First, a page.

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Lesson 15 - 6. Inferences Between Two Variables. Objectives. Perform Spearman’s rank-correlation test. Vocabulary. Rank-correlation test -- nonparametric procedure used to test claims regarding association between two variables.

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## Lesson 15 - 6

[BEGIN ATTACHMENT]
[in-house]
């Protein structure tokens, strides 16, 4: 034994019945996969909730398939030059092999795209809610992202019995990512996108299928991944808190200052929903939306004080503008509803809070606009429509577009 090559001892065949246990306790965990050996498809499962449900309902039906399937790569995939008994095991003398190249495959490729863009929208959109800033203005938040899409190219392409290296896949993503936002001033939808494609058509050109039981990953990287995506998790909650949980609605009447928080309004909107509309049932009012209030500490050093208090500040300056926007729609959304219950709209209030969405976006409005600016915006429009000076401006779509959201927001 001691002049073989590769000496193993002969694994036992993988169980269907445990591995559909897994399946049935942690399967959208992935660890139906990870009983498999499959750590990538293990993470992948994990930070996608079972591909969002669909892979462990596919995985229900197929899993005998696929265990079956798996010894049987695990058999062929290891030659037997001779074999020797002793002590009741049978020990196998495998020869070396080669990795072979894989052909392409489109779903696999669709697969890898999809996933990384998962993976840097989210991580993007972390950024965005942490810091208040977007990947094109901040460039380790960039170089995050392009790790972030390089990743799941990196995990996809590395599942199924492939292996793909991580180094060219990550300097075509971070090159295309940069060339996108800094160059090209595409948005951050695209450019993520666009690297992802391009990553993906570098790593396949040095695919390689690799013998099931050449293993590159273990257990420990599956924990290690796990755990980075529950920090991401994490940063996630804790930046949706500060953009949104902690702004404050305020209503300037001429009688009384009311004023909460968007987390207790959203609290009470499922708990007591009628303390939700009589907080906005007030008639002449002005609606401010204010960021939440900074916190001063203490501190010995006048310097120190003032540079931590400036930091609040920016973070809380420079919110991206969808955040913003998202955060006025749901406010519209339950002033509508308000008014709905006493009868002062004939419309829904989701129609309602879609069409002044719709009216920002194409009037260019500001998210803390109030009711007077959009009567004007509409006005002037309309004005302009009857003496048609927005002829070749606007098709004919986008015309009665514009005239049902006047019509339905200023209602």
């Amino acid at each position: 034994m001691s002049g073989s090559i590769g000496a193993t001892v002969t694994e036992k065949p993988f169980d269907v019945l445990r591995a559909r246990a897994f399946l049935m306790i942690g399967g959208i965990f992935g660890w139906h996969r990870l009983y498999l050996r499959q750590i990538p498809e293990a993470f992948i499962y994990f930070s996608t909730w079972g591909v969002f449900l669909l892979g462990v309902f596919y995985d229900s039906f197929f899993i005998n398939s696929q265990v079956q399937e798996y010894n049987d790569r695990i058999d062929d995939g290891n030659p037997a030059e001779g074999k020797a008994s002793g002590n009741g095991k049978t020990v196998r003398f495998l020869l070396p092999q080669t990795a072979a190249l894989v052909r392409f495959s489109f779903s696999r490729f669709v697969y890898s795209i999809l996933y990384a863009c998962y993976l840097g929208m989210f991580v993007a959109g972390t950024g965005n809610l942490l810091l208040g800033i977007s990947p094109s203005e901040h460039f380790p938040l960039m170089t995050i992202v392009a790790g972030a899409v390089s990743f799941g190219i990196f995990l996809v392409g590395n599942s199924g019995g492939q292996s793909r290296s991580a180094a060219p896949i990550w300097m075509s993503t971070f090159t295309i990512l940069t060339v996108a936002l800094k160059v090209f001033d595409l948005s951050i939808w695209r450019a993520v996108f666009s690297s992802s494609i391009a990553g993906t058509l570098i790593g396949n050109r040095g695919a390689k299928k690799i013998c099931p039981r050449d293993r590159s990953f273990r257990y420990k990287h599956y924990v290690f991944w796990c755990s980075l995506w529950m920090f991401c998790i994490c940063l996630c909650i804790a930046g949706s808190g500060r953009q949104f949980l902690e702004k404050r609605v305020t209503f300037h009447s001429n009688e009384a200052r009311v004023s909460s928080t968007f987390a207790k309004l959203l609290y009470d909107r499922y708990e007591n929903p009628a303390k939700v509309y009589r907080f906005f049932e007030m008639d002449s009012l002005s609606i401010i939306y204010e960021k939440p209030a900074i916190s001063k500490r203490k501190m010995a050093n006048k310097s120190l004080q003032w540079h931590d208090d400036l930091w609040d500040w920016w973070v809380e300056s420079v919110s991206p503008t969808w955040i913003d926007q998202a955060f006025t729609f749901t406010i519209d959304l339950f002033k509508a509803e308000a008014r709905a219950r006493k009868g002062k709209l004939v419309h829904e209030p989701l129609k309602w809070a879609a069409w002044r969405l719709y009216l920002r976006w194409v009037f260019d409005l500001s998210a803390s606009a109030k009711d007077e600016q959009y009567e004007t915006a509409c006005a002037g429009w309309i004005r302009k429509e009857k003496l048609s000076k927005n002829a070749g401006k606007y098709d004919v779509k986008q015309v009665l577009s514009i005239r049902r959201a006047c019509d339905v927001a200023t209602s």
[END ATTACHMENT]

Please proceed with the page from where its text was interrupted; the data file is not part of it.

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**Lesson 15 - 6**Inferences Between Two Variables**Objectives**• Perform Spearman’s rank-correlation test**Vocabulary**• Rank-correlation test -- nonparametric procedure used to test claims regarding association between two variables. • Spearman’s rank-correlation coefficient -- test statistic, rs 6Σdi² rs = 1 – -------------- n(n²- 1)**Association**• Parametric test for correlation: • Assumption of bivariate normal is difficult to verify • Used regression instead to test whether the slope is significantly different from 0 • Nonparametric case for association: • Compare the relationship between two variables without assuming that they are bivariate normal • Perform a nonparametric test of whether the association is 0**Tale of Two Associations**Similar to our previous hypothesis tests, we can have a two-tailed, a left-tailed, or a right-tailed alternate hypothesis • A two-tailed alternative hypothesis corresponds to a test of association • A left-tailed alternative hypothesis corresponds to a test of negative association • A right-tailed alternative hypothesis corresponds to a test of positive association**Test Statistic for Spearman’s Rank-Correlation Test**Small Sample Case: (n ≤ 100) The test statistic will depend on the size of the sample, n, and on the sum of the squared differences (di²). 6Σdi² rs = 1 – -------------- n(n²- 1) where di = the difference in the ranks of the two observations (Yi – Xi) in the ith ordered pair. Spearman’s rank-correlation coefficient, rs, is our test statistic z0 = rs √n – 1 Large Sample Case: (n > 100)**Critical Value for Spearman’s Rank-Correlation Test**Small Sample Case: (n ≤ 100) Using αas the level of significance, the critical value(s) is (are) obtained from Table XIII in Appendix A. For a two-tailed test, be sure to divide the level of significance, α, by 2. Large Sample Case: (n > 100)**Hypothesis Tests Using Spearman’s Rank-Correlation Test**Step 0 Requirements: 1. The data are a random sample of n ordered pairs. 2. Each pair of observations is two measurements taken on the same individual Step 1 Hypotheses:(claim is made regarding relationship between two variables, X and Y) H0: see below H1: see below Step 2 Ranks:Rank the X-values, and rank the Y-values. Compute the differences between ranks and then square these differences. Compute the sum of the squared differences. Step 3 Level of Significance:(level of significance determines the critical value) Table XIII in Appendix A. (see below) Step 4 Compute Test Statistic: Step 5 Critical Value Comparison: 6Σdi² rs = 1 – -------------- n(n²- 1)**Expectations**• If X and Y were positively associated, then • Small ranks of X would tend to correspond to small ranks of Y • Large ranks of X would tend to correspond to large ranks of Y • The differences would tend to be small positive and small negative values • The squared differences would tend to be small numbers • If X and Y were negatively associated, then • Small ranks of X would tend to correspond to large ranks of Y • Large ranks of X would tend to correspond to small ranks of Y • The differences would tend to be large positive and large negative values • The squared differences would tend to be large numbers**Example 1 from 15.6**Calculations:**Example 1 Continued**• Hypothesis: H0: X and Y are not associated Ha: X and Y are associated • Test Statistic: 6 Σdi² 6 (6) 36rs = 1 - ----------- = 1 – ------------- = 1 - -------- = 0.929 n(n² - 1) 8(64 - 1) 8(63) • Critical Value: 0.738 (from table XIII) • Conclusion: Since rs > CV, we reject H0; therefore there is a relationship between club-head speed and distance.**Summary and Homework**• Summary • The Spearman rank-correlation test is a nonparametric test for testing the association of two variables • This test is a comparison of the ranks of the paired data values • The critical values for small samples are given in tables • The critical values for large samples can be approximated by a calculation with the normal distribution • Homework • problems 3, 6, 7, 10 from the CD

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